In another thread ( ), I alluded to this question, but let me say ask it directly here. I want to see if I can understand the minimum requirements to get Edison to boot without either of the breakout boards. The question is:
Obviously, we need to connect the positive battery terminal to VSYS and the negative to GND.
It's been recommended that we strap PWRBTN# to VSYS with a 10K resistor. (Both the mini breakout and the SparkFun console block do this.)
The breakout guide says
I can't quite parse this. How exactly does one tell the Edison that it's powered from battery? Also it would seem that the "Note" completely overrides the bold sentence immediately prior. What do we need to do with this DCIN signal? Is this relevant to applications that don't use the breakouts?
The mini-breakout board straps this to 1.8V via a 10K resistor, but I think this is just for the green "all's well" LED. Do we have to do anything with this signal?
Reading the I understand you should connect VSYS to a 3.3V - 4.5V voltage source. Connect DCIN to VSYS. PWRBTN# is an input, and it should connect to VSYS in the same way showed in , page 7. RESET_OUT# is an output to indicate a system reset.
That is my interpretation about the info in the documentation, do you have the same interpretation or another one?
I think you just treat DCIN as a signal to tell Edison that there's a DC power supply connected.
If you leave DCIN floating (I assume it's pulled down) and the voltage on Vsys is below 3.5V, it assumes that the battery attached to it is flat (3.5V with a small load is pretty much completely flat for a single LiPo cell) and aborts the boot sequence. Presumably if it doesn't rise from 2.5V to 3.5V in 10ms then that implies a substantial resistance in the supply wires, which is also a good reason to stop booting.
If you tie DCIN high (ie to Vsys) then you're telling it "this is a power supply". This means that Edison doesn't care if the supply appears to be "flat", and it doesn't impose a limitation on the supply rise time (power supplies with big output capacitors can take a while to reach the right voltage).
Having Vsys and DCIN separated by the power outputs is a bit annoying (hard to connect them together). I've ended up ignoring the Edison voltage outputs and putting my own 1.8V regulator elsewhere on the board.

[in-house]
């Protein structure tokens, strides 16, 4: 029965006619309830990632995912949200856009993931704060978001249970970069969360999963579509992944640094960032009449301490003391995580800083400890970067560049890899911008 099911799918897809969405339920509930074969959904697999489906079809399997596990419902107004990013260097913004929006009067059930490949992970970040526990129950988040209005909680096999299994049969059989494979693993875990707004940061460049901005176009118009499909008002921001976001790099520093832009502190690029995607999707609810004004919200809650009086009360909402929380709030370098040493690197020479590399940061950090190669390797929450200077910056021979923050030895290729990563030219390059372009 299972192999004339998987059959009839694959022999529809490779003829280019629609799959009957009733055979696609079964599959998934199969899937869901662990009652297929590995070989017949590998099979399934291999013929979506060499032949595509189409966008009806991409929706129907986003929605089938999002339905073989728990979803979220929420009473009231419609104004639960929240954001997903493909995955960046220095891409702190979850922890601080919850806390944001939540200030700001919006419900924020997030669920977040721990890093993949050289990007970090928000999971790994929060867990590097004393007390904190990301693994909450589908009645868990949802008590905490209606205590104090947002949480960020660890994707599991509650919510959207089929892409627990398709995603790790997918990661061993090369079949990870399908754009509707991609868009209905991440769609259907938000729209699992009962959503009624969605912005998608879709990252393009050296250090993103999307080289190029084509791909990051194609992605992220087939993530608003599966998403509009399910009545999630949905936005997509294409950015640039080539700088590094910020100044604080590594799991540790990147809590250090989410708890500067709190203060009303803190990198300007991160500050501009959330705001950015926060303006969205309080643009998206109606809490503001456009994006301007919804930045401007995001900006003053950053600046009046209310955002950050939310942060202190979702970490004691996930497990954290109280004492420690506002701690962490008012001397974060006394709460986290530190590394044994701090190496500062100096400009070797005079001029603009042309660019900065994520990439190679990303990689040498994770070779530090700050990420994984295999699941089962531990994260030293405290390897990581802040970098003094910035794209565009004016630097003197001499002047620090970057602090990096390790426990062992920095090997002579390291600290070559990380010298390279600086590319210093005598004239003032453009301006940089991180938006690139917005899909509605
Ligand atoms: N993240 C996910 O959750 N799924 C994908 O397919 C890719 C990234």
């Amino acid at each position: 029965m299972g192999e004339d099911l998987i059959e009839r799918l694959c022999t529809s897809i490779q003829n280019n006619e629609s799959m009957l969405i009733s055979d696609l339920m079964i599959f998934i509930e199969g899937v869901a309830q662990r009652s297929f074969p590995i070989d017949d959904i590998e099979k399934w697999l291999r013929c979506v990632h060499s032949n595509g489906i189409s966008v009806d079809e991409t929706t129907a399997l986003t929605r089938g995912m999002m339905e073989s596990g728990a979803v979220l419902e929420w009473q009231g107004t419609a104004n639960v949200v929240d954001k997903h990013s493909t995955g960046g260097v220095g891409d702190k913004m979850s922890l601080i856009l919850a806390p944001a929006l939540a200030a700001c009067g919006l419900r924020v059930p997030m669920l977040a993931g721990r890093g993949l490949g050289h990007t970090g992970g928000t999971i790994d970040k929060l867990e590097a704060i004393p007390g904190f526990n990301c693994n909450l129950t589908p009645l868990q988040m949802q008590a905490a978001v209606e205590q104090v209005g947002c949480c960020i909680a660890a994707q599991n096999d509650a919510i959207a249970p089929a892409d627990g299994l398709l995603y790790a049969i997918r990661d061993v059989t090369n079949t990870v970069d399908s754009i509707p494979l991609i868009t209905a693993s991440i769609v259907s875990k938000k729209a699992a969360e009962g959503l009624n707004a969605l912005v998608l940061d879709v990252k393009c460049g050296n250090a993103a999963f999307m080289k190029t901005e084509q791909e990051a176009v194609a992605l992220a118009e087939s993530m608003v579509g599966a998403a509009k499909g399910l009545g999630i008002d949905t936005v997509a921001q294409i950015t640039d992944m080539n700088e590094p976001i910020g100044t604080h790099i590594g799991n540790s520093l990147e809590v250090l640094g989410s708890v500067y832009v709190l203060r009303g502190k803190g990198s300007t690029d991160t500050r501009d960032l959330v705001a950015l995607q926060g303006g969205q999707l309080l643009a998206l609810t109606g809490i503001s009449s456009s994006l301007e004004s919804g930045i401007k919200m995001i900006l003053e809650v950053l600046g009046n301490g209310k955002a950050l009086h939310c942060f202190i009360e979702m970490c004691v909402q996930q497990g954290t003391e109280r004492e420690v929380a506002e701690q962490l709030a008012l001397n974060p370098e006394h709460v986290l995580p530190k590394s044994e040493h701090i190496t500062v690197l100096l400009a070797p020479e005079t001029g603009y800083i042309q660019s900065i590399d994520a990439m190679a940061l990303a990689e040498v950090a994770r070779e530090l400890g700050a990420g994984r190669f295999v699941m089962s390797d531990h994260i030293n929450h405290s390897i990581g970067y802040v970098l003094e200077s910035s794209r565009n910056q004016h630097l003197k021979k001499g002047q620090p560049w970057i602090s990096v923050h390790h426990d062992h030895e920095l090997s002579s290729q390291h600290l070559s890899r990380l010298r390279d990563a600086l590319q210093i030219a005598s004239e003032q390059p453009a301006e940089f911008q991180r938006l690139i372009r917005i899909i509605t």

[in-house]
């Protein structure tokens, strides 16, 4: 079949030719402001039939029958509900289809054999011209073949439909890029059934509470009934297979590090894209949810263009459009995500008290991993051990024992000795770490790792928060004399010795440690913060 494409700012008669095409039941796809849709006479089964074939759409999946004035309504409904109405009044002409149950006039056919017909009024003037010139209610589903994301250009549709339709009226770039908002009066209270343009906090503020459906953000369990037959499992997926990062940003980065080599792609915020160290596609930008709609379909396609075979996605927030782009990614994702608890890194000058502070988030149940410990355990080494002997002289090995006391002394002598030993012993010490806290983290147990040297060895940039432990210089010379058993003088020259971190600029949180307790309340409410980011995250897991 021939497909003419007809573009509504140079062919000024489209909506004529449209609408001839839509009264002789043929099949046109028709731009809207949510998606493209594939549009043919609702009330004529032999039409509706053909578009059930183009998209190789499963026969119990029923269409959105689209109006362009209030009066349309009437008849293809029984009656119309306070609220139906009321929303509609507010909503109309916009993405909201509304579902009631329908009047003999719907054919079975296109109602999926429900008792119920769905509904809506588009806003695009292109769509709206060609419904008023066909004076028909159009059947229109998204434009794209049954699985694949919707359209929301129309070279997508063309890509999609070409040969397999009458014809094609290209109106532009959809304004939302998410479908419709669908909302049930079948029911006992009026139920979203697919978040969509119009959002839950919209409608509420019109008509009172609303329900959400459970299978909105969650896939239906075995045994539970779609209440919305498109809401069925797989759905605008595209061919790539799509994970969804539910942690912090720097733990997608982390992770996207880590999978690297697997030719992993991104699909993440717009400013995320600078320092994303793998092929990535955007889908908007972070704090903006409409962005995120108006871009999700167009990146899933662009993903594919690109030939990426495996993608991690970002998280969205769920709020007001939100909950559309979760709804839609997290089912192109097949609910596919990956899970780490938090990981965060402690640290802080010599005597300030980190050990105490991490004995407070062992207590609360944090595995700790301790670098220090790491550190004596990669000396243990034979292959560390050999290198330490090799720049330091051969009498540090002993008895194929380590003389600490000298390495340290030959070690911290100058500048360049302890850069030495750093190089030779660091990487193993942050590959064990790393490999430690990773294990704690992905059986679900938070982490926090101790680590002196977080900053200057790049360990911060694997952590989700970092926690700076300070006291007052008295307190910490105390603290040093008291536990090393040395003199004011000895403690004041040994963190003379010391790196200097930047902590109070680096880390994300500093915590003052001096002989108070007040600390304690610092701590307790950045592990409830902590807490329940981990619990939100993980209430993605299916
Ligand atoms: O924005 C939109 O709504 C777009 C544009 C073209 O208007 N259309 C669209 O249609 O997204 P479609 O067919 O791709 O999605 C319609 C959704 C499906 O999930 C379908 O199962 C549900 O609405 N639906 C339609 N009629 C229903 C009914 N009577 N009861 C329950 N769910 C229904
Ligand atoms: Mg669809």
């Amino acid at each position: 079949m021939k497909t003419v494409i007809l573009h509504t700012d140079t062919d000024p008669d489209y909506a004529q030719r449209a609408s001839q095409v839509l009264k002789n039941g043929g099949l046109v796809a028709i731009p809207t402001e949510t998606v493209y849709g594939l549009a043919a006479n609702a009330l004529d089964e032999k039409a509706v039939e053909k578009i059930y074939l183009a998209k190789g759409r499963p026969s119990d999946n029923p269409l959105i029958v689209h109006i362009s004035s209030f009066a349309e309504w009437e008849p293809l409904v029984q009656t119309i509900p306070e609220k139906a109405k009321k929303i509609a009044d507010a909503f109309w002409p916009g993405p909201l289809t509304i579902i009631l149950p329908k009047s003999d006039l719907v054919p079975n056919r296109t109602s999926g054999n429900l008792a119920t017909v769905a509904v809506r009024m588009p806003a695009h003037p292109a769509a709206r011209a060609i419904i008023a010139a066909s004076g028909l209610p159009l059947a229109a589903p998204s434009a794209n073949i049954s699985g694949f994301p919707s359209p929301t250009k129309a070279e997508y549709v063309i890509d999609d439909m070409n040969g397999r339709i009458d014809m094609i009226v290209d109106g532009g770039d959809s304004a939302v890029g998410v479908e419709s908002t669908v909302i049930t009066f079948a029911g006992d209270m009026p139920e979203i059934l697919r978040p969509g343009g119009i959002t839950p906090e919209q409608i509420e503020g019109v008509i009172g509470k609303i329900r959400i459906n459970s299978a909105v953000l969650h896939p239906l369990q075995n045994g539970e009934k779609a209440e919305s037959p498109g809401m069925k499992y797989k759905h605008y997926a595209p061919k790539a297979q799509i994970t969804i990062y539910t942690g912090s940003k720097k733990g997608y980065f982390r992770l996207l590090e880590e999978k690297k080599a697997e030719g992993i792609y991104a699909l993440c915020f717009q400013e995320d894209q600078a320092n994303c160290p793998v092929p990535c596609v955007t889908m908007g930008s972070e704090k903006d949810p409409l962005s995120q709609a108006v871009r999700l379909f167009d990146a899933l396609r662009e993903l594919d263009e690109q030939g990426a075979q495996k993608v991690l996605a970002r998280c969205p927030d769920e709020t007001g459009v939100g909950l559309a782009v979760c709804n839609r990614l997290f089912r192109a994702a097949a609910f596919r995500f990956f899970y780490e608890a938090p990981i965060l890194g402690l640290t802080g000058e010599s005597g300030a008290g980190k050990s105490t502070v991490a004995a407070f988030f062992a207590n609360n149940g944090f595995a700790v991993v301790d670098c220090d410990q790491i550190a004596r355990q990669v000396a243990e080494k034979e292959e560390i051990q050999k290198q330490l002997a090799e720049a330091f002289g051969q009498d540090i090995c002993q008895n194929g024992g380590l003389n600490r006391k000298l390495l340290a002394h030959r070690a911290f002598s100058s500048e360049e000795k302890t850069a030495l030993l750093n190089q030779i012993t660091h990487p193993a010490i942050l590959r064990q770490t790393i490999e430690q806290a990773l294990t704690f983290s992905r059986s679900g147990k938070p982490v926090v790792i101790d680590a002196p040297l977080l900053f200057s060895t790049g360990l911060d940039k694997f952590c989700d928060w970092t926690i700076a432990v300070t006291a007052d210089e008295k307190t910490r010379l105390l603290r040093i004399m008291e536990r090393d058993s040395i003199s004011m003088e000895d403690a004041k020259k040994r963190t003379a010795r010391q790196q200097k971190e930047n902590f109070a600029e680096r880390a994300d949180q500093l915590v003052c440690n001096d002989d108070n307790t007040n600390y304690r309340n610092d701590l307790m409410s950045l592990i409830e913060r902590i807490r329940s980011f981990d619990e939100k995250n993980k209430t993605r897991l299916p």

Thank you, @Slayte and @Diego_Intel. I'm starting to come around to understand that
DCIN floating or low = "battery attached: don't boot if it's flat"
DCIN pulled to VSYS = "Power supply attached or ignore battery".
I sort of read the documents the same way. But I have two problems with this (besides the fact that the documentation doesn't read very clear to me):
1. I am tying DCIN to VSYS in the custom Edison "block" I mention in the other thread. But my Edison doesn't seem to boot when I attach a fully charged battery. This same Edison does boot when attached to either USB-powered breakout. Perhaps there is something else wrong with my board. I'll keep investigating.
2. The SparkFun people seem to be tying DCIN to VSYS in all their blocks, including the "battery block". If it's important to signal to Edison that there is a (possibly dying) battery attached, why don't the SparkFun people do it?
What is the benefit of telling Edison "please don't boot if this battery is flat" anyway?
(1) That is very odd. I can't see any reason why a fully charged battery (I assume this is a 1S LiPo) wouldn't work when USB does. I assume you've connected the power/reset pins the same as on the Sparkfun boards?
(2) For hobbyists it probably makes more sense to just boot regardless of the voltage and assume that the user knows what they're doing (some might be using LiFe batteries or a couple of NiMH ones). Better than dealing with all the support requests for "Edison won't boot" that turn out to be because the battery isn't a LiPo, or because they're just running it off a 3.3V power supply, etc. I guess there's a potential for problems to occur if it loses power during boot, but that could happen when run from a power supply too.
I suspect that this is "the power management chip supports this feature so we might as well have a pin for it" more than anything else.
Thanks Slatye. I hope to get a pre-release SparkFun console block soon. I'll use that to examine the boot spew (if any) and hopefully get to the root of the problem.
> I assume you've connected the power/reset pins the same...
Well, not the resetout# pin because DiegoV_Intel said that was an output-only pin? I guess I'll try wiring it up like SparkFun does to see if it makes any difference. Thanks!
Yes, the RESET_OUT# pin is an output pin to indicate a system reset. It can be used for example, to inform to an external hardware when the system reset occurs.
I just thought I'd make a happy update to this ancient post.
Just to recap, back in November I created my own Sparkfun-esque Edison GPS "block", but when I attached it to my Edison and applied power, it didn't boot. So it sat on the shelf for 11 months. Recently I got it back down and had a little "eureka!" moment. I now know why it doesn't boot, and I have fixed it!
Here's what happened. I had routed the GPS RX signals through UART2 a.k.a. /dev/ttyMFD2. That's the serial port we know as the "console", or "kernel spew" port. I was thinking that since the kernel spew goes in one direction (TX) and the GPS stream goes in the other (RX), I could use the same port for both. The problem is that there's one point early in the boot process where it invites the user to "press any key to abort boot...", and of course the GPS stream triggers this boot abort. I cut the UART2 traces to my board and reattached the GPS to UART1, and now it boots beautifully. Very happy!
Many thanks to the Sparkfun "base" block for allowing me to finally figure this out!